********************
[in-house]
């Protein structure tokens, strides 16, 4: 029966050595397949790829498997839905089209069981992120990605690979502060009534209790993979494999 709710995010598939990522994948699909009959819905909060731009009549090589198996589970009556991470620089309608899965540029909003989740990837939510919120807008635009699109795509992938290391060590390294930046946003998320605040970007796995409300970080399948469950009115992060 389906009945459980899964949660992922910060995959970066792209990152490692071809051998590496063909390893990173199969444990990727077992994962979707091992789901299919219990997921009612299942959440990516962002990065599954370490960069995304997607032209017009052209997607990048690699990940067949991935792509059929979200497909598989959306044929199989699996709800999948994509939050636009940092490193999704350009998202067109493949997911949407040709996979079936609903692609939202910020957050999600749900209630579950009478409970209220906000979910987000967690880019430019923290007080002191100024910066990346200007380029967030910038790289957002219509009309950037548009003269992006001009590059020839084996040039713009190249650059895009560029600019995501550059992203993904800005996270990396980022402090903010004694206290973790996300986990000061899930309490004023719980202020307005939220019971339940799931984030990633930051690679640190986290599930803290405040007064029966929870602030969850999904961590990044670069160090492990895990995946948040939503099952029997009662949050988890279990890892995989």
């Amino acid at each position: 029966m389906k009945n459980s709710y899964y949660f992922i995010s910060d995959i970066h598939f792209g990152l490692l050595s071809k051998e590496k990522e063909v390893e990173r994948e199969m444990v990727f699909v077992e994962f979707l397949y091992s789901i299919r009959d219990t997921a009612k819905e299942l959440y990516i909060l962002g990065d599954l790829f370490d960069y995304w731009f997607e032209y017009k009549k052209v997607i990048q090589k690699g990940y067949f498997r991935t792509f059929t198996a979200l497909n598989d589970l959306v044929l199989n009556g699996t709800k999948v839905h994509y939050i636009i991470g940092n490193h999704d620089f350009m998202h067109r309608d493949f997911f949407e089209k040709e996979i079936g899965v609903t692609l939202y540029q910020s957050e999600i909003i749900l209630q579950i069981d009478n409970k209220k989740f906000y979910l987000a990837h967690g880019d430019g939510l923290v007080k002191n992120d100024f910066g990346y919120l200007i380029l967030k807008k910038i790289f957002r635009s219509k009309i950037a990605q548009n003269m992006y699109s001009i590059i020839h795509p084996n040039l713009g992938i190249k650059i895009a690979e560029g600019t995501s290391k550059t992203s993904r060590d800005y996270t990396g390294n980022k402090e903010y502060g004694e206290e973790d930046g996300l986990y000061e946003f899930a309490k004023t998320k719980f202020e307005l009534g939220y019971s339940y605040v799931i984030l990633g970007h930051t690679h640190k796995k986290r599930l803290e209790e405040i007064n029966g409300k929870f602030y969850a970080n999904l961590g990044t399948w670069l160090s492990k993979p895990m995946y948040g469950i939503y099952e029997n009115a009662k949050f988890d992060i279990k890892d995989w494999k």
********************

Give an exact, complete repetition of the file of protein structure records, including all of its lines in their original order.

[in-house]
């Protein structure tokens, strides 16, 4: 029966050595397949790829498997839905089209069981992120990605690979502060009534209790993979494999 709710995010598939990522994948699909009959819905909060731009009549090589198996589970009556991470620089309608899965540029909003989740990837939510919120807008635009699109795509992938290391060590390294930046946003998320605040970007796995409300970080399948469950009115992060 389906009945459980899964949660992922910060995959970066792209990152490692071809051998590496063909390893990173199969444990990727077992994962979707091992789901299919219990997921009612299942959440990516962002990065599954370490960069995304997607032209017009052209997607990048690699990940067949991935792509059929979200497909598989959306044929199989699996709800999948994509939050636009940092490193999704350009998202067109493949997911949407040709996979079936609903692609939202910020957050999600749900209630579950009478409970209220906000979910987000967690880019430019923290007080002191100024910066990346200007380029967030910038790289957002219509009309950037548009003269992006001009590059020839084996040039713009190249650059895009560029600019995501550059992203993904800005996270990396980022402090903010004694206290973790996300986990000061899930309490004023719980202020307005939220019971339940799931984030990633930051690679640190986290599930803290405040007064029966929870602030969850999904961590990044670069160090492990895990995946948040939503099952029997009662949050988890279990890892995989």
């Amino acid at each position: 029966m389906k009945n459980s709710y899964y949660f992922i995010s910060d995959i970066h598939f792209g990152l490692l050595s071809k051998e590496k990522e063909v390893e990173r994948e199969m444990v990727f699909v077992e994962f979707l397949y091992s789901i299919r009959d219990t997921a009612k819905e299942l959440y990516i909060l962002g990065d599954l790829f370490d960069y995304w731009f997607e032209y017009k009549k052209v997607i990048q090589k690699g990940y067949f498997r991935t792509f059929t198996a979200l497909n598989d589970l959306v044929l199989n009556g699996t709800k999948v839905h994509y939050i636009i991470g940092n490193h999704d620089f350009m998202h067109r309608d493949f997911f949407e089209k040709e996979i079936g899965v609903t692609l939202y540029q910020s957050e999600i909003i749900l209630q579950i069981d009478n409970k209220k989740f906000y979910l987000a990837h967690g880019d430019g939510l923290v007080k002191n992120d100024f910066g990346y919120l200007i380029l967030k807008k910038i790289f957002r635009s219509k009309i950037a990605q548009n003269m992006y699109s001009i590059i020839h795509p084996n040039l713009g992938i190249k650059i895009a690979e560029g600019t995501s290391k550059t992203s993904r060590d800005y996270t990396g390294n980022k402090e903010y502060g004694e206290e973790d930046g996300l986990y000061e946003f899930a309490k004023t998320k719980f202020e307005l009534g939220y019971s339940y605040v799931i984030l990633g970007h930051t690679h640190k796995k986290r599930l803290e209790e405040i007064n029966g409300k929870f602030y969850a970080n999904l961590g990044t399948w670069l160090s492990k993979p895990m995946y948040g469950i939503y099952e029997n009115a009662k949050f988890d992060i279990k890892d995989w494999k």